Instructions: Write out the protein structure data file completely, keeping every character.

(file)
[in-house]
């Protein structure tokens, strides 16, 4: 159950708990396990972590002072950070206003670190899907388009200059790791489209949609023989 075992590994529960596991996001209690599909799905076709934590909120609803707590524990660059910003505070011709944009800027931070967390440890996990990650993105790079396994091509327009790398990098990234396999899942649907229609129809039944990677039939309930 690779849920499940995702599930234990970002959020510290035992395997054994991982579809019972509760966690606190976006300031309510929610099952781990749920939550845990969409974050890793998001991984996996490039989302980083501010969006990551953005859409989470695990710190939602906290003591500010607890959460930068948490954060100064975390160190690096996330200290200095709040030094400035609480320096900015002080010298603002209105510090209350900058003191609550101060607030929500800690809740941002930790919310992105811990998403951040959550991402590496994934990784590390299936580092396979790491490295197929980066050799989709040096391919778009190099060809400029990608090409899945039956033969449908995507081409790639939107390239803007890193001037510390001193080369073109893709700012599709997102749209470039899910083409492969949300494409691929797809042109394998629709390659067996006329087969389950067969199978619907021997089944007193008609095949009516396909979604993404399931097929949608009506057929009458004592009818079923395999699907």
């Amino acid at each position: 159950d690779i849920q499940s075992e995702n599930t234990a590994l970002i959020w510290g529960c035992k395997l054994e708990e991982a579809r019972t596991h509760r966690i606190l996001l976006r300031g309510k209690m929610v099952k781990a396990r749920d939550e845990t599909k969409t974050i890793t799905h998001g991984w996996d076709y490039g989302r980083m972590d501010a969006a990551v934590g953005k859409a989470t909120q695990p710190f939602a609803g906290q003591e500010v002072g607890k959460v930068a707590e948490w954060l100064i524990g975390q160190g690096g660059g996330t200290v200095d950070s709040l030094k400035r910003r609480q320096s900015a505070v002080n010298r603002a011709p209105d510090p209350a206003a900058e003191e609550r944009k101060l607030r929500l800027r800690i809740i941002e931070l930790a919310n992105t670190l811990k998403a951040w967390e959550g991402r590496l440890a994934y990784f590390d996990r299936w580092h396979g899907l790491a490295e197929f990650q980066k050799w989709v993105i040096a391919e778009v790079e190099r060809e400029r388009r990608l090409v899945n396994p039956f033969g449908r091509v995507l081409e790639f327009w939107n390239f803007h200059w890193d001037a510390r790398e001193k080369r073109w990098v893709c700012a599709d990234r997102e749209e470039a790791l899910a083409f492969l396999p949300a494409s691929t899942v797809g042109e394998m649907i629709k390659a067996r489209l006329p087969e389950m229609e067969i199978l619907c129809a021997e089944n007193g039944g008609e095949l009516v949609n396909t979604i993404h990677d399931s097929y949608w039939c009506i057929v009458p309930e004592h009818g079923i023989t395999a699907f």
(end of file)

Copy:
[in-house]
């Protein structure tokens, strides 16, 4: 159950708990396990972590002072950070206003670190899907388009200059790791489209949609023989 075992590994529960596991996001209690599909799905076709934590909120609803707590524990660059910003505070011709944009800027931070967390440890996990990650993105790079396994091509327009790398990098990234396999899942649907229609129809039944990677039939309930 690779849920499940995702599930234990970002959020510290035992395997054994991982579809019972509760966690606190976006300031309510929610099952781990749920939550845990969409974050890793998001991984996996490039989302980083501010969006990551953005859409989470695990710190939602906290003591500010607890959460930068948490954060100064975390160190690096996330200290200095709040030094400035609480320096900015002080010298603002209105510090209350900058003191609550101060607030929500800690809740941002930790919310992105811990998403951040959550991402590496994934990784590390299936580092396979790491490295197929980066050799989709040096391919778009190099060809400029990608090409899945039956033969449908995507081409790639939107390239803007890193001037510390001193080369073109893709700012599709997102749209470039899910083409492969949300494409691929797809042109394998629709390659067996006329087969389950067969199978619907021997089944007193008609095949009516396909979604993404399931097929949608009506057929009458004592009818079923395999699907």
């Amino acid at each position: 159950d690779i849920q499940s075992e995702n599930t234990a590994l970002i959020w510290g529960c035992k395997l054994e708990e991982a579809r019972t596991h509760r966690i606190l996001l976006r300031g309510k209690m929610v099952k781990a396990r749920d939550e845990t599909k969409t974050i890793t799905h998001g991984w996996d076709y490039g989302r980083m972590d501010a969006a990551v934590g953005k859409a989470t909120q695990p710190f939602a609803g906290q003591e500010v002072g607890k959460v930068a707590e948490w954060l100064i524990g975390q160190g690096g660059g996330t200290v200095d950070s709040l030094k400035r910003r609480q320096s900015a505070v002080n010298r603002a011709p209105d510090p209350a206003a900058e003191e609550r944009k101060l607030r929500l800027r800690i809740i941002e931070l930790a919310n992105t670190l811990k998403a951040w967390e959550g991402r590496l440890a994934y990784f590390d996990r299936w580092h396979g899907l790491a490295e197929f990650q980066k050799w989709v993105i040096a391919e778009v790079e190099r060809e400029r388009r990608l090409v899945n396994p039956f033969g449908r091509v995507l081409e790639f327009w939107n390239f803007h200059w890193d001037a510390r790398e001193k080369r073109w990098v893709c700012a599709d990234r997102e749209e470039a790791l899910a083409f492969l396999p949300a494409s691929t899942v797809g042109e394998m649907i629709k390659a067996r489209l006329p087969e389950m229609e067969i199978l619907c129809a021997e089944n007193g039944g008609e095949l009516v949609n396909t979604i993404h990677d399931s097929y949608w039939c009506i057929v009458p309930e004592h009818g079923i023989t395999a699907f």